BHIPP Bulletin

Volume 8, Issue 10

April 2023

How to Help Children Address the Death of a Loved One

This month's BHIPP Bulletin is a contribution from

Rick Ostrander, EdD, Associate Professor in the Department of Psychiatry and Behavioral Sciences at Johns Hopkins School of Medicine,

Founder of Pediatric Medical Psychology Program at Johns Hopkins Children's Center and BHIPP Consultant.

The death of a loved one is a difficult time for everyone involved. Everyone experiences grief in a different way, and there is no uniform way that a young person can be expected to react. Their reaction will depend on their own personality, the nature of their relationship with the deceased, and their developmental level. In many cases, adults want to protect the child from unpleasant emotions and might be inclined to avoid talking to the child about the death. Rather than being helpful, this approach often creates confusion and adds to a child’s misunderstanding of death and what it means. While adults cannot protect a child from the difficult emotions associated with the loss of a loved one, they are a key influence in helping children cope in the healthiest way possible. The process is further complicated when important adults in a child’s life are also grappling with their own emotions surrounding the deceased. Thus, parents and caregivers may struggle with how best to support and reassure their children while also managing their own emotions. As providers, you can offer guidance on how parents and caregivers can best address the loss of a loved one with their children.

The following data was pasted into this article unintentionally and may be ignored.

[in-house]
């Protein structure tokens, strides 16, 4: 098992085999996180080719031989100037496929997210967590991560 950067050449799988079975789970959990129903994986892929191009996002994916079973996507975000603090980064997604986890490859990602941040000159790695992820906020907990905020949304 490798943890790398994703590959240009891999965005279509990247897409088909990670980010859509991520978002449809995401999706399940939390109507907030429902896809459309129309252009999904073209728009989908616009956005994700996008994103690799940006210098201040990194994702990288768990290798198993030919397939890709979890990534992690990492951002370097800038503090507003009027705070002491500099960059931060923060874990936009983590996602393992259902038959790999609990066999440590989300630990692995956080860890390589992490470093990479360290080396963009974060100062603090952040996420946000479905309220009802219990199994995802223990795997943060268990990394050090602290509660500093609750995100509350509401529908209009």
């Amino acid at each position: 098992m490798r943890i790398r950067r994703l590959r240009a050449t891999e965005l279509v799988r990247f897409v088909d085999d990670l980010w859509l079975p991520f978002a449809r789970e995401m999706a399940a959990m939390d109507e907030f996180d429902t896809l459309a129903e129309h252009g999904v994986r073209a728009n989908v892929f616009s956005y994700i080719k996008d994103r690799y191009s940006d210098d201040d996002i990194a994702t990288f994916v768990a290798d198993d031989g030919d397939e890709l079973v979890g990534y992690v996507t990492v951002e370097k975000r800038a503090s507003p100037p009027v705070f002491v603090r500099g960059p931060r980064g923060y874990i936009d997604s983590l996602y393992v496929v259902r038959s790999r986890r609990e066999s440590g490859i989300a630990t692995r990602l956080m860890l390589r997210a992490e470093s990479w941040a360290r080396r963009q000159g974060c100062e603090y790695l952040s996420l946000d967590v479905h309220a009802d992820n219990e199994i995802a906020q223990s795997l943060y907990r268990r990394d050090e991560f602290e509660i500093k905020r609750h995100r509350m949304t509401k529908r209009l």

How to Talk About the Death of a Loved One

Although there are several concerns that are important when communicating with young people about the death of a loved one, some general considerations are particularly important (Dyregrov, 2008; Kalter et. al, 2003; Kentor & Kaplow, 2020; Pearlman et. al, 2010). 

  • It is important for the child to feel comfortable asking a trusted adult any questions they find important. This is best accomplished when the adult is someone close to them. Ideally, this should be a parent; however, if the parent is very distraught, the communication could be overwhelming for the child. In times like this, another close relative might be a better choice. However, it is most important that the adult has a trusting and close relationship with the young person.
  • Carefully listen to the child's worries or questions. To make sure the child's concern is understood, it is often helpful to restate or clarify what they are saying. For example, clarification can be enhanced by queries such as 'Tell me more' or 'What makes you think that?'
  • Children will typically ask for information when they need clarification. While it is important for the child to know that they can ask any questions, the adult’s response should be gentle, direct, and succinct. Additionally, giving information in small doses is usually most helpful.